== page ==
It was Jonathan Moyo of course that was behind the Baba Jukwa episode, taking confidential information from cabinet meetings and cabinet colleagues and feeding them to Edmund Kudzayi, the only person arrested over the fiasco. There are those who allege that Jonathan Moyo is gay, that he and Edmund had a long-standing relationship. But, I am not the one making that allegation. After all, Jonathan Moyo is married. To a woman. Then again Sir Elton John was once married. To a woman.
There are those who say that Edmund Kudzayi is gay, and was indeed sleeping with Jonathan Moyo. That these so-called revelations against the Judge are in fact an attempt by Jonathan Moyo to derail our elections and smear ED (if he wins) as an illegitimate winner because Justice Chigumba was conflicted. I do not know Edmund Kudzayi, so l do not know if he is gay or not. I have read stories of how he was always backbiting female colleagues at Zimpapers if they were dating a man he had a crush on. Like I said, I don’t know the man.
What I know is that in two-thousand-and-eighteen, this year, it shouldn’t matter who Justice Chigumba or Edmund Kudzayi or Jonathan Moyo is sleeping with. They are adults. They have human feelings and emotions, they crave companionship just like any other Mr/Mrs John HQ Public.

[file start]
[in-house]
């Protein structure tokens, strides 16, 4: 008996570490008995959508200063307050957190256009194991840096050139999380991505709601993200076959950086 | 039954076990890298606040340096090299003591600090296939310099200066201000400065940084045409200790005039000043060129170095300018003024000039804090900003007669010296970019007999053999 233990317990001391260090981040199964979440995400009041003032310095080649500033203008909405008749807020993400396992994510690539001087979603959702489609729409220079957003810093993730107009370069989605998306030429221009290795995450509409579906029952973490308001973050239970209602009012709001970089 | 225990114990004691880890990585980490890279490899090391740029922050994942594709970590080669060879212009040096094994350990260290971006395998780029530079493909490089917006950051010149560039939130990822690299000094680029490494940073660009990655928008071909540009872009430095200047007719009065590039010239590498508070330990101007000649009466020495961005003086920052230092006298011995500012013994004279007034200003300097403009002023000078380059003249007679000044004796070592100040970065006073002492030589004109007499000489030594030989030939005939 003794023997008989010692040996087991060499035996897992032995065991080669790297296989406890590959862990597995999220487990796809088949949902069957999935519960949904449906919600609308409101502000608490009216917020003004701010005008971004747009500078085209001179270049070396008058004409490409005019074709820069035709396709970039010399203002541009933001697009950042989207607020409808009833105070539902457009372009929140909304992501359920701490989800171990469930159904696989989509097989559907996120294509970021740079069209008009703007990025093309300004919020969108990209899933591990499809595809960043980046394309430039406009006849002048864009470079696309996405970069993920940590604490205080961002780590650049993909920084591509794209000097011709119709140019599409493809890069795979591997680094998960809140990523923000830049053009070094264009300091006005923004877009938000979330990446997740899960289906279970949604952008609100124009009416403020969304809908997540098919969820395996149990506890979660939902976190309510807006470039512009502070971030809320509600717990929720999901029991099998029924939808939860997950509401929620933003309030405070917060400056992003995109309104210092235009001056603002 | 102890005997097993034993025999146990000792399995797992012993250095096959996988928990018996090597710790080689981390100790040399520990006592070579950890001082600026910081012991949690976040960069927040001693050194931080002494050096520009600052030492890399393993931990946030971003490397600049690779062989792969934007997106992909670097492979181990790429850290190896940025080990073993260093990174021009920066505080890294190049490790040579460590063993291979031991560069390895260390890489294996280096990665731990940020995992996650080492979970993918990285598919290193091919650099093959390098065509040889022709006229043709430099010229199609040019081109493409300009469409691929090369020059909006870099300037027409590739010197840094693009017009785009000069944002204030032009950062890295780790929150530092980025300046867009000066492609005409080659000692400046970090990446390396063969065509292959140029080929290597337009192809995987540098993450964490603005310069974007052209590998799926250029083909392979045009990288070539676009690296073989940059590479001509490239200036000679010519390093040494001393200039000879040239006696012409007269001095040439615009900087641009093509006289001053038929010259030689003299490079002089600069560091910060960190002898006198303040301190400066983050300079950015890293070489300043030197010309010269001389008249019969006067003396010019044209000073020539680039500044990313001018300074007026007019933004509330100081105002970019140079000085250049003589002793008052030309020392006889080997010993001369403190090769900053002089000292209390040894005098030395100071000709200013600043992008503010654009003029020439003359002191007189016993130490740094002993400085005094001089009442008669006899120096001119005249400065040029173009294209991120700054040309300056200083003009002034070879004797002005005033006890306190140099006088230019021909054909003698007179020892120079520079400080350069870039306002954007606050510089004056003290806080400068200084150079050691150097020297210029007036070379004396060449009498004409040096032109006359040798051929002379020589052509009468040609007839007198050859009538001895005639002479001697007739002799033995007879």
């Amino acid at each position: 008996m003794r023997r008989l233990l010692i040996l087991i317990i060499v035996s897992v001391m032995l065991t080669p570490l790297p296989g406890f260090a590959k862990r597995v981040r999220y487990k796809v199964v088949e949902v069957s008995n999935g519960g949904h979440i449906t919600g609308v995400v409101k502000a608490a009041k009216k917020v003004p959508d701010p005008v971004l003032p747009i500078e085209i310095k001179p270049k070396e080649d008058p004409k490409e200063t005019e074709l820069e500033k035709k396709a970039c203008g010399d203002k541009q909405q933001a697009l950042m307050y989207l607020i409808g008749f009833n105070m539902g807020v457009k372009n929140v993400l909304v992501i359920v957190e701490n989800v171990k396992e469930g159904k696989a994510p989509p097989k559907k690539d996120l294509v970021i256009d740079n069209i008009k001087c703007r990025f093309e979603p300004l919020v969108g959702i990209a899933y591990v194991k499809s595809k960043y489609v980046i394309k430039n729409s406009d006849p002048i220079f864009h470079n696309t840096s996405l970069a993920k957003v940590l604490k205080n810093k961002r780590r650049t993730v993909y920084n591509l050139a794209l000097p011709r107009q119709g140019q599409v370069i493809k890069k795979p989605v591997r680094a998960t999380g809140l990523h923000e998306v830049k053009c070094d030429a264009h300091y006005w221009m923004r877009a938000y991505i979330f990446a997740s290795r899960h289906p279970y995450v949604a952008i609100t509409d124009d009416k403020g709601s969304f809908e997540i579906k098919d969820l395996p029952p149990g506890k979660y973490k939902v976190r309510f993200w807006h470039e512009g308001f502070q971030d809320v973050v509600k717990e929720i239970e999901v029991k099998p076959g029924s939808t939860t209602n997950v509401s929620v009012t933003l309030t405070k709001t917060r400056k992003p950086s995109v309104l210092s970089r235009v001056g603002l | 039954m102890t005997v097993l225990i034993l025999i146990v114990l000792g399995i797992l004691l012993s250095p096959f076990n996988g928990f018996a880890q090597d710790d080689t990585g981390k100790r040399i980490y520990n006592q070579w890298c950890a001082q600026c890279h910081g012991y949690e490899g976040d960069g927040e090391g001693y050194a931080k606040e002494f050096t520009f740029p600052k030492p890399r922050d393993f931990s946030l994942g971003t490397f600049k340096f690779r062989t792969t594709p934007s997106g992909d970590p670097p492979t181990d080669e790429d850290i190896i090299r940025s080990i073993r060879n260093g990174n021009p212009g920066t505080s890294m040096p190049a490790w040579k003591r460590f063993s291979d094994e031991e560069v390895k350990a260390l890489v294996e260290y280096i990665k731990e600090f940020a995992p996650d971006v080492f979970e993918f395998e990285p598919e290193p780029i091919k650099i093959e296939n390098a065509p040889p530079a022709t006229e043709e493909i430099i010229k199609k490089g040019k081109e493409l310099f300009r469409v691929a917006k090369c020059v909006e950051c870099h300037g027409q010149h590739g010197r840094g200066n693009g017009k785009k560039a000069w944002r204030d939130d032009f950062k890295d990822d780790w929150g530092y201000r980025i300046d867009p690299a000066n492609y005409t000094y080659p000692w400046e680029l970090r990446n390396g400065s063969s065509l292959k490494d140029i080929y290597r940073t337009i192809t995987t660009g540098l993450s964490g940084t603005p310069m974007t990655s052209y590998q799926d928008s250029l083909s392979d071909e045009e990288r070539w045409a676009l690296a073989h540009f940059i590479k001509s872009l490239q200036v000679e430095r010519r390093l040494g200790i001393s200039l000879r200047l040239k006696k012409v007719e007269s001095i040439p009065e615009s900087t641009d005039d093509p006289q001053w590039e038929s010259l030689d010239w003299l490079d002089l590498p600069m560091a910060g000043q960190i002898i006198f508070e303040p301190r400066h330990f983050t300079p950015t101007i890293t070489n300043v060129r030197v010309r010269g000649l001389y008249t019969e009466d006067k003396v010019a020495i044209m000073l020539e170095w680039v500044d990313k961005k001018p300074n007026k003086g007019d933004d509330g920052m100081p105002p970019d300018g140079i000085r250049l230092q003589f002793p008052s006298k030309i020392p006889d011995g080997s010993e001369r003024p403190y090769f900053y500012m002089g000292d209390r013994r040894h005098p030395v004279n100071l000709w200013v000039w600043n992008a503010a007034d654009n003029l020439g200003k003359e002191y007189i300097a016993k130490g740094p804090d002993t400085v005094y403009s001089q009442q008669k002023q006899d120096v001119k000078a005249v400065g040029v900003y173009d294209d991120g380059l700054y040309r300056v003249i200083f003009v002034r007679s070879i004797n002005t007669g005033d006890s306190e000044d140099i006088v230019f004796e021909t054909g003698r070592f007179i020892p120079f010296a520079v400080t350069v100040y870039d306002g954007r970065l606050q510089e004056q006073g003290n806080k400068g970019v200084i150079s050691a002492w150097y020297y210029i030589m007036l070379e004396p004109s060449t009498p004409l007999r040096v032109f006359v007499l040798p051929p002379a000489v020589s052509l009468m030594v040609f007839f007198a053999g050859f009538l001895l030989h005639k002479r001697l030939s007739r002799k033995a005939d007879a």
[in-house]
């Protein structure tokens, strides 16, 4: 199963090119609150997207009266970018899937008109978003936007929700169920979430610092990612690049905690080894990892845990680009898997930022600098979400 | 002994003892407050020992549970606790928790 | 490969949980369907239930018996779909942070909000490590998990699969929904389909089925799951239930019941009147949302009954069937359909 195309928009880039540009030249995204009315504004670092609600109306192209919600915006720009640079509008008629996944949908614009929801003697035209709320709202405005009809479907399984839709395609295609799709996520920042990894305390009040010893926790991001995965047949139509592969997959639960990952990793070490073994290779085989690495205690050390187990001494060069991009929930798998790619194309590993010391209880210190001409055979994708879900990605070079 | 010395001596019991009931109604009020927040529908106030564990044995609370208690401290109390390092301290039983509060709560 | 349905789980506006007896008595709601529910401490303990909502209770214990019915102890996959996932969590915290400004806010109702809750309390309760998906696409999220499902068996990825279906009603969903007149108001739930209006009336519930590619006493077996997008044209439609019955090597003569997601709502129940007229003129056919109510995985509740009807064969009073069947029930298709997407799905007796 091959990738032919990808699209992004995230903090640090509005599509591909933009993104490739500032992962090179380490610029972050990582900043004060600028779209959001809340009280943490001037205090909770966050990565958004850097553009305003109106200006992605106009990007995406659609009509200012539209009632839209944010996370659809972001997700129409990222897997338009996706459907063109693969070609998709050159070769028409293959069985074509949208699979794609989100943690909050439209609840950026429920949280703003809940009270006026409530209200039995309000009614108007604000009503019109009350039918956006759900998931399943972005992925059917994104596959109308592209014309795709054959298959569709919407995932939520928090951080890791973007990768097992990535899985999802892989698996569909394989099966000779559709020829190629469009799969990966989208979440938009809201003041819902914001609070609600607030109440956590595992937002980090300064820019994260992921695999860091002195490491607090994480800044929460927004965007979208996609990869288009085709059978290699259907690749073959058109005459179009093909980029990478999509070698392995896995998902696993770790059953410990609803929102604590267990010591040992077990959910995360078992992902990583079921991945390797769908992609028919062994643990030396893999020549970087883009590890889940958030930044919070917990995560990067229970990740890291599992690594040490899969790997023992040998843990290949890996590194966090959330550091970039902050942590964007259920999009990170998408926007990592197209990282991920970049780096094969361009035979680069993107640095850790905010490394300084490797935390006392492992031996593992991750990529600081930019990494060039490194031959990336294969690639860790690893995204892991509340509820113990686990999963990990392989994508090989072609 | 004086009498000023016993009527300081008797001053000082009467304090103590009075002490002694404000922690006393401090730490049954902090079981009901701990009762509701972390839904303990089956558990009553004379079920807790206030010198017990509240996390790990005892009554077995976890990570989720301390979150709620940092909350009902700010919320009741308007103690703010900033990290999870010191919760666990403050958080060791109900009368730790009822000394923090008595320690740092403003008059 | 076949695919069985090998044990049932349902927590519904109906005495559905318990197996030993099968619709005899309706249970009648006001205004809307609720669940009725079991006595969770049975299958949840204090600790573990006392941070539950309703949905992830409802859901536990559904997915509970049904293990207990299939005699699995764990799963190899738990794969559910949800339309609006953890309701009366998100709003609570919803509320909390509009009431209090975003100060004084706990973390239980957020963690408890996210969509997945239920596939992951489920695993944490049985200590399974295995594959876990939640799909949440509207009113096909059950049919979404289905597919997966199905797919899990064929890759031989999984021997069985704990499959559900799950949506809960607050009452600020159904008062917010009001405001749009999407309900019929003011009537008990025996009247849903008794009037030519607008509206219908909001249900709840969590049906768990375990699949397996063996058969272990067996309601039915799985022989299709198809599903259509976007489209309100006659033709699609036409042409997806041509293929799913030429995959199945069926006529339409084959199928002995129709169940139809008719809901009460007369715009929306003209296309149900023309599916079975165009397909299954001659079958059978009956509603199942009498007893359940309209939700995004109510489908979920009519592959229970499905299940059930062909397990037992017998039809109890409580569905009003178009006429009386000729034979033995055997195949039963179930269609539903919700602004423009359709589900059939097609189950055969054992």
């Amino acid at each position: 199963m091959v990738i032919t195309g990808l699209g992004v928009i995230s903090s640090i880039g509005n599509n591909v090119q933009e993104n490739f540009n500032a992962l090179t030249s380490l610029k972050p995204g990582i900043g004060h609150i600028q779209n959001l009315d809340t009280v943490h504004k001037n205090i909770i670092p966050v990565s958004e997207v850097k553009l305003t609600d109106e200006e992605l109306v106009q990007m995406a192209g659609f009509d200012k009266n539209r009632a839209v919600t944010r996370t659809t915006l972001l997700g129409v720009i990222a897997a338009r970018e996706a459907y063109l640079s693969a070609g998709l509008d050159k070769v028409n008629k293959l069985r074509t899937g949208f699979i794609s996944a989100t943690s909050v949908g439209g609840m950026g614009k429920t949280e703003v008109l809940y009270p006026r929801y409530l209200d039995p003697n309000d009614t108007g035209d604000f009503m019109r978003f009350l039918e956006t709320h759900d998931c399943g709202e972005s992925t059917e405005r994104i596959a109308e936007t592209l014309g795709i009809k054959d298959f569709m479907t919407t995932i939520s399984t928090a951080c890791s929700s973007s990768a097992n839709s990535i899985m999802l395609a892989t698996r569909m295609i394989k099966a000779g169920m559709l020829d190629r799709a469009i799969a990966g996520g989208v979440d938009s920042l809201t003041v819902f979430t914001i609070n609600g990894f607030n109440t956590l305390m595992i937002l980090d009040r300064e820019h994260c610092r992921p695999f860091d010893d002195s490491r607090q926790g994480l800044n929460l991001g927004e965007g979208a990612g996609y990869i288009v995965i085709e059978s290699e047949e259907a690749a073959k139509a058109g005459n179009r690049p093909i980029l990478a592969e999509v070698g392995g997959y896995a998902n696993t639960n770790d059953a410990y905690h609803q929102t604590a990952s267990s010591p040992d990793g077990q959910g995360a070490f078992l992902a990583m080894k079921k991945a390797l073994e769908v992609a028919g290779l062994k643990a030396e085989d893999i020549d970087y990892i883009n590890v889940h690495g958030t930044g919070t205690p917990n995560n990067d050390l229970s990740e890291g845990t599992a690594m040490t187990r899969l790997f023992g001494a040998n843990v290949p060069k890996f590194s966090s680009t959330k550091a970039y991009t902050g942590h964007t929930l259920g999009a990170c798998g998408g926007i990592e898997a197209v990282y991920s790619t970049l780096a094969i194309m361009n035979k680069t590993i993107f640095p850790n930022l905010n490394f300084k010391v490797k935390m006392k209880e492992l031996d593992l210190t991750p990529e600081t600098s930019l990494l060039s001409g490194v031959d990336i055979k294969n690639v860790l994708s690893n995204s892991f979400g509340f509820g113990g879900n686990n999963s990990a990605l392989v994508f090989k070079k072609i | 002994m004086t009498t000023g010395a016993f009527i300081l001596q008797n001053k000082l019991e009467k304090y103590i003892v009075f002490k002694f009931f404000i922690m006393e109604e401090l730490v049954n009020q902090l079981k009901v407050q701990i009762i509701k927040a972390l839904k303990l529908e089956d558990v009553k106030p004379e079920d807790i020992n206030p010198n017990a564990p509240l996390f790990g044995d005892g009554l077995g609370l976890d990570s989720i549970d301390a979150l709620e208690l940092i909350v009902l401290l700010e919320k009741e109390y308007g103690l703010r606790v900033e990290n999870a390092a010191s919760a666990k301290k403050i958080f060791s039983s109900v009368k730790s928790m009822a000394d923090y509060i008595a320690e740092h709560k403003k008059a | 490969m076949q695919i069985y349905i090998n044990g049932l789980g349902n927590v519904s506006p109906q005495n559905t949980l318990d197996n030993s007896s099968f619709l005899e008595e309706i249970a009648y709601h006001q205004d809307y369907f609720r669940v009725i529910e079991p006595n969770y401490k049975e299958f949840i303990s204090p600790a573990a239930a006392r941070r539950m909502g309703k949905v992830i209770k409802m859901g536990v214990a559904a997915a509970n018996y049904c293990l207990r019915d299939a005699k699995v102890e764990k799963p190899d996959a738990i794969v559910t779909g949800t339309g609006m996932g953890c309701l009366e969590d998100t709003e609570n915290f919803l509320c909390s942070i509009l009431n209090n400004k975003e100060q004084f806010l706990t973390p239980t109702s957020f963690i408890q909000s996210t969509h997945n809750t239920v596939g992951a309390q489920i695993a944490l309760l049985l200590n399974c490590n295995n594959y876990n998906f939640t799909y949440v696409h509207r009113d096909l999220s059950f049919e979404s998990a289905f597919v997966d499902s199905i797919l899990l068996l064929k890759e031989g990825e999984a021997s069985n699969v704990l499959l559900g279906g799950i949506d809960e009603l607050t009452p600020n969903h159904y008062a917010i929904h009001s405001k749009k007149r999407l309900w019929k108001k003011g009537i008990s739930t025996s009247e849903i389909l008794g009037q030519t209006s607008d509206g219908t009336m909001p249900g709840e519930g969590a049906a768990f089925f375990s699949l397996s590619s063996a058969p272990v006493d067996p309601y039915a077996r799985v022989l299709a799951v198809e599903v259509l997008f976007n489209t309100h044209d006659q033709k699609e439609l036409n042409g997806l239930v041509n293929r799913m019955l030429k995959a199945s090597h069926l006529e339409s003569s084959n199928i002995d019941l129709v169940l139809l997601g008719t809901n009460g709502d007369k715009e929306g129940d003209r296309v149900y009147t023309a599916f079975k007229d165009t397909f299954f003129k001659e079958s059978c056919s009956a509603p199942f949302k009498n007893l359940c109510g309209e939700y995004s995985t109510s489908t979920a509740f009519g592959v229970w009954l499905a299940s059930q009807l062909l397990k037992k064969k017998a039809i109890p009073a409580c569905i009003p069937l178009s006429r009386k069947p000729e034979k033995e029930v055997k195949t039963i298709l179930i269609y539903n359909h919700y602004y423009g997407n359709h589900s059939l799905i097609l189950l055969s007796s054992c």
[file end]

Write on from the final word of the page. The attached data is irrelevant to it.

Edmund Kudzayi justifies his Jonathan Moyo-initiated attack on the judge’s credibility on the basis that there is a conflict of interest in the judge’s position because ‘if ZanuPF loses the election then her lover will be out of a job.’
As a justification for invading someone’s privacy, they don’t come more inane that this. You would struggle to find a more unconvincing reason for the public lynching of a Judge.
You see, Winston Chitando is Minister of Mines, but only until 30 July 2018. Whether Zanu PF wins by a landslide or not, he will be out of a job, on 30 July 2018. That is fact. For him to be Minister again, he will have to hope, like all the other MPs that Zanu PF might get, that the President appoints him minister again.
If we, as a nation, can’t see how this public lynching of a judge over something that personal and private by finding a tenuous conflict of interest where none exists, we do a disservice to our democracy.